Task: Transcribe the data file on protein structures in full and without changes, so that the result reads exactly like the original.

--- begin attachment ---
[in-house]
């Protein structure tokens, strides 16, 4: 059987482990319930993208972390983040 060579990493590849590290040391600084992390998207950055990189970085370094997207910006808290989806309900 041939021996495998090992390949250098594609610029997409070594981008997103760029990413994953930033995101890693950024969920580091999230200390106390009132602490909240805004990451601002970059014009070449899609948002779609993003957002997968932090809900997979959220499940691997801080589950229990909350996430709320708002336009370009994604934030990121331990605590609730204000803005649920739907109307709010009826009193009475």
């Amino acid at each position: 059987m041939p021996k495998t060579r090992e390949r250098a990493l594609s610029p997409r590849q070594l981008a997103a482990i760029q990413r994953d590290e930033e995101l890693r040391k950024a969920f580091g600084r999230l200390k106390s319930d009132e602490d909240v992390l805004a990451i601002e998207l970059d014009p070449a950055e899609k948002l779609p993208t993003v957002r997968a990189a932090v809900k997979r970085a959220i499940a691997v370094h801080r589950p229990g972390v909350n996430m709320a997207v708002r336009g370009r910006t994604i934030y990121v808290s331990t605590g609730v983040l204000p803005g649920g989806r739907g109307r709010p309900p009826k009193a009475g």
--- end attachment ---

[in-house]
């Protein structure tokens, strides 16, 4: 059987482990319930993208972390983040 060579990493590849590290040391600084992390998207950055990189970085370094997207910006808290989806309900 041939021996495998090992390949250098594609610029997409070594981008997103760029990413994953930033995101890693950024969920580091999230200390106390009132602490909240805004990451601002970059014009070449899609948002779609993003957002997968932090809900997979959220499940691997801080589950229990909350996430709320708002336009370009994604934030990121331990605590609730204000803005649920739907109307709010009826009193009475």
């Amino acid at each position: 059987m041939p021996k495998t060579r090992e390949r250098a990493l594609s610029p997409r590849q070594l981008a997103a482990i760029q990413r994953d590290e930033e995101l890693r040391k950024a969920f580091g600084r999230l200390k106390s319930d009132e602490d909240v992390l805004a990451i601002e998207l970059d014009p070449a950055e899609k948002l779609p993208t993003v957002r997968a990189a932090v809900k997979r970085a959220i499940a691997v370094h801080r589950p229990g972390v909350n996430m709320a997207v708002r336009g370009r910006t994604i934030y990121v808290s331990t605590g609730v983040l204000p803005g649920g989806r739907g109307r709010p309900p009826k009193a009475g």